Unemployment: Supporting Your Family & Post-Decree Modification


Effective August 2010, the unemployment rate in Illinois was at 10.1%, half a percentage higher than the national average. Unemployment affects each family differently, but its impact is even greater when the family structure involves a support order. While the loss of a job impacts many aspects of a family law matter, this article will focus on support obligations.

If you are terminated from your employment, you should apply for unemployment benefits immediately. The application process may toll pending receipt of any severance pay. The Illinois Department of Employment Security has a comprehensive website to aid in your application, which can be done online. To quality for unemployment benefits, you must have earned the required “insured” wages, be unemployed of no fault of your own and be actively seeking work. Even if you begin receiving unemployment benefits, you can be disqualified from receiving such benefits if you are found to have quit your job, were discharged from your job for misconduct, or refused suitable new employment.

If you pay support pursuant to a court order as a result of family law litigation, you need to take several steps upon the termination of employment. First, you will need to ask the Court for relief for the modification. Your child support obligation continues until such time as another court order is entered. The Court can only grant you the relief you are seeking retroactive to the date you file your motion. Put simply, it is of paramount importance to be diligent in this filing. Notwithstanding the fact that loss of a job will hinder or otherwise make complying with a support order impossible, the receiver of support has the option of seeking a finding of indirect civil contempt for failure to comply with a support order. Penalties for non-compliance with a support order can be severe and may include the payment of attorneys’ fee. Thus, if you loose your job, you should seek legal assistance to ask the Court to modify your judgement.

You have a duty to continue to support your family, even through unemployed. Therefore, you should begin a job diary and maintain a daily log of your efforts to seek employment. In completing this task, keep a copy of the contact information for the prospective employer, information about the job applied for and the date and means you applied. This should take place immediately following the termination. While the loss of a job is devastating, you have to overcome the emotional aspects and mechanically take steps to move forward.

If you are the recipient of support pursuant to a court order and you are no longer receiving support, you are entitled to receive the same support set forth in that support order until modified by a Court. You also have the right to file a Petition with the Court seeking to hold the payor of support in contempt for failure to pay. Once you contact our office, we will guide you in making a strategy decision as to when that petition should be filed.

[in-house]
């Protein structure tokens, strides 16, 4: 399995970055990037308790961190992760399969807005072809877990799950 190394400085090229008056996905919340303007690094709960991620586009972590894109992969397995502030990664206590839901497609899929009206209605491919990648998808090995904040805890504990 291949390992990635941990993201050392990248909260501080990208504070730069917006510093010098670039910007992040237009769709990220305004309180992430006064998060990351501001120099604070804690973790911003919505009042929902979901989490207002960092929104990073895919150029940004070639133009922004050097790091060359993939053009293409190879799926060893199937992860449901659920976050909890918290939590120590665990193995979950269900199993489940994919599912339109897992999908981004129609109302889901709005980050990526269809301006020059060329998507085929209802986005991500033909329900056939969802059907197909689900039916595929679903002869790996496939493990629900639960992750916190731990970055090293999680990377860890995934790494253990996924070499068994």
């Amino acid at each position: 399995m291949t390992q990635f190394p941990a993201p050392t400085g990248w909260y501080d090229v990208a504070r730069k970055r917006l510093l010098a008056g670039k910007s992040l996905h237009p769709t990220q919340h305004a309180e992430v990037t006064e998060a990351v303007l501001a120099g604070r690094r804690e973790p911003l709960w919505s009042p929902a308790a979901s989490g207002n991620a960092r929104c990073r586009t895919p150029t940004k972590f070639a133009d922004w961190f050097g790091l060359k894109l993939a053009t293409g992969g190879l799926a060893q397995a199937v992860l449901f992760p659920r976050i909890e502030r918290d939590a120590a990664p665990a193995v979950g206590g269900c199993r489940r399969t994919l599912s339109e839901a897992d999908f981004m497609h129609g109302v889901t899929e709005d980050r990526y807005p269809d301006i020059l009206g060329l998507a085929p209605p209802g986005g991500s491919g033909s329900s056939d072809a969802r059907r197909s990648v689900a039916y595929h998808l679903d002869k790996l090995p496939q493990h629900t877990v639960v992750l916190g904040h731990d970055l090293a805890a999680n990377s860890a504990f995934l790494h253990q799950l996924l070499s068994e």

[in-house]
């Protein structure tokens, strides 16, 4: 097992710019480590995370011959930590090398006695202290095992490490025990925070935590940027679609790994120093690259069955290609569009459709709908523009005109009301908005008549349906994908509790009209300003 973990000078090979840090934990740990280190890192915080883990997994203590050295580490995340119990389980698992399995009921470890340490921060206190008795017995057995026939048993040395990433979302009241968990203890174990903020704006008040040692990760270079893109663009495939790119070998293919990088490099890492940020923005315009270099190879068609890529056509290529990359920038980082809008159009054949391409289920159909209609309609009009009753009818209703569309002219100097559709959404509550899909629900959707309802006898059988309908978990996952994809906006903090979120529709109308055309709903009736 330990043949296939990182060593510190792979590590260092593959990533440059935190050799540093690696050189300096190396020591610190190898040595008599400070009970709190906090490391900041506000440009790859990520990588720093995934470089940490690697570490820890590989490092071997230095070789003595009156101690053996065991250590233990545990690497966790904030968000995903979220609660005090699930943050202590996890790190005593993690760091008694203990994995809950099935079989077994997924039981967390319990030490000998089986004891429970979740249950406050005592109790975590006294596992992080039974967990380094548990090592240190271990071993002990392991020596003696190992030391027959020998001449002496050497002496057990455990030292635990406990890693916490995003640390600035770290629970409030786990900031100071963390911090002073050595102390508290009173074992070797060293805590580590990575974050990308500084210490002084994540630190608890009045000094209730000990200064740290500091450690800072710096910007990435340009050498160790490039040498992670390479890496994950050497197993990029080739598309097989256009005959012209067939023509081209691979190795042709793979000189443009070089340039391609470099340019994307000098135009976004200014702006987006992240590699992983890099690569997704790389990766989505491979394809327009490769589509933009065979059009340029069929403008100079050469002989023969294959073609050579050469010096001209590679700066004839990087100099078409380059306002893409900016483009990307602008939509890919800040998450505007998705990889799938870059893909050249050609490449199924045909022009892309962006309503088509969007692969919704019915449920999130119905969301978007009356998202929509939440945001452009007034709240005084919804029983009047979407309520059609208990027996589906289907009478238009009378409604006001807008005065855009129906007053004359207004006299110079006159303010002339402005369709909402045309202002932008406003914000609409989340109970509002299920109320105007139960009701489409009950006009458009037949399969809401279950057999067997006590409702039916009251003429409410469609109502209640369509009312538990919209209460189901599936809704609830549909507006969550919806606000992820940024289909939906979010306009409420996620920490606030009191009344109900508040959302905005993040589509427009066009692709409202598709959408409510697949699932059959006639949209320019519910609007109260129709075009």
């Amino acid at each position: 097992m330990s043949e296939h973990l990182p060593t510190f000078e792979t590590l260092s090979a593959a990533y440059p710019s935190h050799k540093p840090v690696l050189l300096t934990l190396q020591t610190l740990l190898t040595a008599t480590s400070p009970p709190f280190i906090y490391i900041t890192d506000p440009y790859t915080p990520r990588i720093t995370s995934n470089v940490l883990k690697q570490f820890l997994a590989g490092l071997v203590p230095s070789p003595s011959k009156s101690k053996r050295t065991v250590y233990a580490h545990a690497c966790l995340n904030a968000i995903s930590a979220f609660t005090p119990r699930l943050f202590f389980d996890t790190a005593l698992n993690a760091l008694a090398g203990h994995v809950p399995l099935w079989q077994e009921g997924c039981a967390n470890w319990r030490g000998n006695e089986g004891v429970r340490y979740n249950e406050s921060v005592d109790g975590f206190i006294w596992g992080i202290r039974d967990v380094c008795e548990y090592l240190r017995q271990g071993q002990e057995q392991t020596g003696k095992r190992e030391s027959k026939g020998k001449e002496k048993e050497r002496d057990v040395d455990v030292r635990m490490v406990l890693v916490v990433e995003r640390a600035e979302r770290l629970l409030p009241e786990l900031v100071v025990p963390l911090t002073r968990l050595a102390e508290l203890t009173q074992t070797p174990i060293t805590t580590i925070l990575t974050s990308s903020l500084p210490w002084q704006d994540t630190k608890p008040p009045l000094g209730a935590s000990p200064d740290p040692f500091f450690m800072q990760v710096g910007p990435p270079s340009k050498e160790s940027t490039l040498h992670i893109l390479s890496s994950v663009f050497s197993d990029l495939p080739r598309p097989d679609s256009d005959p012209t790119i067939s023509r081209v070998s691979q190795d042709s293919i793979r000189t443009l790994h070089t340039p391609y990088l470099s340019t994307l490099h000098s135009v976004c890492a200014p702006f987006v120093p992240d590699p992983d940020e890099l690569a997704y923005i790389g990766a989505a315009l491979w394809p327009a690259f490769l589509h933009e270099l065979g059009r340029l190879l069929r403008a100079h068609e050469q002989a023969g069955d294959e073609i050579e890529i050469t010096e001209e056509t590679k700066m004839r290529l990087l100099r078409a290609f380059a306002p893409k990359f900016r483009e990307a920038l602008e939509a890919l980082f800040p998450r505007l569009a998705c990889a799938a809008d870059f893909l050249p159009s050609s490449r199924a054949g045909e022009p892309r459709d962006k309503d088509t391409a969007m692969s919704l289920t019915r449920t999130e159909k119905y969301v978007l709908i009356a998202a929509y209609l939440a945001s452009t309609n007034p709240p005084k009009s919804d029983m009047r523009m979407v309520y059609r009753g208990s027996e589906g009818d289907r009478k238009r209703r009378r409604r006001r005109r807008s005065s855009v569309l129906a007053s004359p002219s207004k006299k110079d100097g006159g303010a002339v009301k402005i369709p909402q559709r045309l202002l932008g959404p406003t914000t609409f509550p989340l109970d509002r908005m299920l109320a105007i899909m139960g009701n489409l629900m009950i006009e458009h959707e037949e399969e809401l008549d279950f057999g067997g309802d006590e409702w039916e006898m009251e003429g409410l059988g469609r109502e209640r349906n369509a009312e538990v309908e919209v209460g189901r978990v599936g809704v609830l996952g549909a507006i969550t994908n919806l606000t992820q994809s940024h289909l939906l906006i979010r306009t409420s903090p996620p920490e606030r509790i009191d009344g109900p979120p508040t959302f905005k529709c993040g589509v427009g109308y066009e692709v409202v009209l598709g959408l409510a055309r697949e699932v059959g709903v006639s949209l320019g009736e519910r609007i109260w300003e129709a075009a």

The recipient of support may also have a claim for support to continue under certain limited circumstances even if the payor losses a job. If the termination of employment was of the payor’s own volition or as a result of inappropriate conduct, there may be other routes to explore continued support. If you are the receiver of support, you may want to argue that your support payments should be made commensurate with the earnings that your spouse or former spouse made prior to the termination. In the event you believe your spouse or former spouse voluntarily terminated their position or believe that your spouse’s employment was terminated as a result of misconduct, and thus believe your support should be higher, we can help you present this argument to the Court. Be mindful, however, that due to the recent rise in unemployment and the overall weakened economy, it is difficult to argue that a party was fired “for cause” or that he or she should otherwise pay a higher amount of support (if unemployed) because their actions had a direct correlation on their termination. It is important to weigh the cost / benefit analysis before presenting the imputed income argument to the Court. If however there is bright line abuse, such that your spouse voluntarily terminated a position earning substantial sums to work part time for a fraction of the salary, your case is strong that support will be based off his or her previous earnings. These situations are case specific and should be analyzed completely before proceeding in litigation with our office.

In all honesty, there are no easy answers or bright line rules to follow when it comes to unemployment and divorce. It is important to speak with your attorney about all financial options to best address the needs of your family during this difficult time. Be mindful of your obligations and try to protect your credit. Seek legal advice as soon as possible. Finally, try to be positive about the next chapter of your life as you face career changes and a new job.

Our Family Law Group has free consultations available regarding these issues. Contact us today to schedule an appointment.


This is a legal advertisement from Sterk Family Law Group. It does not constitute legal advice and should not be construed as such. This article is for informational and educational purposes only.

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